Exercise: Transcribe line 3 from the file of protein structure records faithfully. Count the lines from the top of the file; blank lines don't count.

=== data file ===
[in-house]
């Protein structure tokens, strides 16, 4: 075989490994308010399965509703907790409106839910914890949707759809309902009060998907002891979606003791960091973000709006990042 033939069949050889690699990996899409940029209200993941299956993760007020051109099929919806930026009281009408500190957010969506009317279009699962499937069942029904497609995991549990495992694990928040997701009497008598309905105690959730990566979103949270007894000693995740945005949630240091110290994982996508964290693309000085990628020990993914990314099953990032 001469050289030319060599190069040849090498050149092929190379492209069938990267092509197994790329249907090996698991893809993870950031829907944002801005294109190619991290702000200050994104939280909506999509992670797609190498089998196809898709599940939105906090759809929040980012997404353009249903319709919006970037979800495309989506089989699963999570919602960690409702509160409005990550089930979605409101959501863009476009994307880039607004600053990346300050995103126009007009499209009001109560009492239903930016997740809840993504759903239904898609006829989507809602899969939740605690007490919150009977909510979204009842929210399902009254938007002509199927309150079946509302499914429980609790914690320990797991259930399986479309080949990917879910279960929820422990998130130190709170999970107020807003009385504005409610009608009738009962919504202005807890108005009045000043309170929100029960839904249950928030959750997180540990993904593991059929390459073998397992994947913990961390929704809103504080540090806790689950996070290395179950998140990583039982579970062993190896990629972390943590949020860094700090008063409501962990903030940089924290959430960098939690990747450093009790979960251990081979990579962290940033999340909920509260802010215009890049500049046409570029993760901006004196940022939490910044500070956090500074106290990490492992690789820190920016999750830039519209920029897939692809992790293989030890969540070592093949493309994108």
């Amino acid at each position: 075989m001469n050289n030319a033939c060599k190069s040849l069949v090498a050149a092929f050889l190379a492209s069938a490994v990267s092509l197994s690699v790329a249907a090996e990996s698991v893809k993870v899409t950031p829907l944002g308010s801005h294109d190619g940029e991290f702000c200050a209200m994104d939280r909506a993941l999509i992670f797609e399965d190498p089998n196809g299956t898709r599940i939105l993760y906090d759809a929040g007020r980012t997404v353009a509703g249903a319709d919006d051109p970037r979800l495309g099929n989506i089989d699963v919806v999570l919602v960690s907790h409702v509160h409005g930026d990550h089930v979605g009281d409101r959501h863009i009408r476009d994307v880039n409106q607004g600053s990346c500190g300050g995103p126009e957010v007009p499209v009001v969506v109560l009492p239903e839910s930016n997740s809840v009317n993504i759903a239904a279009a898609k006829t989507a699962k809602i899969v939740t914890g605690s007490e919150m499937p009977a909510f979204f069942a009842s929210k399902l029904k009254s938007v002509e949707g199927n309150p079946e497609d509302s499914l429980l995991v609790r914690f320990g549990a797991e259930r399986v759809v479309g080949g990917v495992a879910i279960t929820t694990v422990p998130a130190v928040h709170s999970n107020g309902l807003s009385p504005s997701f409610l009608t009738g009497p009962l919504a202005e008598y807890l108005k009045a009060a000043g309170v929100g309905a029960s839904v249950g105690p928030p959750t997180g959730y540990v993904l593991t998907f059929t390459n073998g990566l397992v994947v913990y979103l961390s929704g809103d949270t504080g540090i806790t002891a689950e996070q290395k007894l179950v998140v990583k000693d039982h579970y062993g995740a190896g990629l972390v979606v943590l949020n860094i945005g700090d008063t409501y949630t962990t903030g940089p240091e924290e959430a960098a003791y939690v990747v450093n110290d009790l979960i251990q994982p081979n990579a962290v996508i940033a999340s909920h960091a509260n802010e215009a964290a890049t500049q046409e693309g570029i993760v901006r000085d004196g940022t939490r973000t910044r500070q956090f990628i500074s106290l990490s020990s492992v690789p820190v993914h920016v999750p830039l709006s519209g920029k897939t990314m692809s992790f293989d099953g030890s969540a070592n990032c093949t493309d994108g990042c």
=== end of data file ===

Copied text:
């Amino acid at each position: 075989m001469n050289n030319a033939c060599k190069s040849l069949v090498a050149a092929f050889l190379a492209s069938a490994v990267s092509l197994s690699v790329a249907a090996e990996s698991v893809k993870v899409t950031p829907l944002g308010s801005h294109d190619g940029e991290f702000c200050a209200m994104d939280r909506a993941l999509i992670f797609e399965d190498p089998n196809g299956t898709r599940i939105l993760y906090d759809a929040g007020r980012t997404v353009a509703g249903a319709d919006d051109p970037r979800l495309g099929n989506i089989d699963v919806v999570l919602v960690s907790h409702v509160h409005g930026d990550h089930v979605g009281d409101r959501h863009i009408r476009d994307v880039n409106q607004g600053s990346c500190g300050g995103p126009e957010v007009p499209v009001v969506v109560l009492p239903e839910s930016n997740s809840v009317n993504i759903a239904a279009a898609k006829t989507a699962k809602i899969v939740t914890g605690s007490e919150m499937p009977a909510f979204f069942a009842s929210k399902l029904k009254s938007v002509e949707g199927n309150p079946e497609d509302s499914l429980l995991v609790r914690f320990g549990a797991e259930r399986v759809v479309g080949g990917v495992a879910i279960t929820t694990v422990p998130a130190v928040h709170s999970n107020g309902l807003s009385p504005s997701f409610l009608t009738g009497p009962l919504a202005e008598y807890l108005k009045a009060a000043g309170v929100g309905a029960s839904v249950g105690p928030p959750t997180g959730y540990v993904l593991t998907f059929t390459n073998g990566l397992v994947v913990y979103l961390s929704g809103d949270t504080g540090i806790t002891a689950e996070q290395k007894l179950v998140v990583k000693d039982h579970y062993g995740a190896g990629l972390v979606v943590l949020n860094i945005g700090d008063t409501y949630t962990t903030g940089p240091e924290e959430a960098a003791y939690v990747v450093n110290d009790l979960i251990q994982p081979n990579a962290v996508i940033a999340s909920h960091a509260n802010e215009a964290a890049t500049q046409e693309g570029i993760v901006r000085d004196g940022t939490r973000t910044r500070q956090f990628i500074s106290l990490s020990s492992v690789p820190v993914h920016v999750p830039l709006s519209g920029k897939t990314m692809s992790f293989d099953g030890s969540a070592n990032c093949t493309d994108g990042c």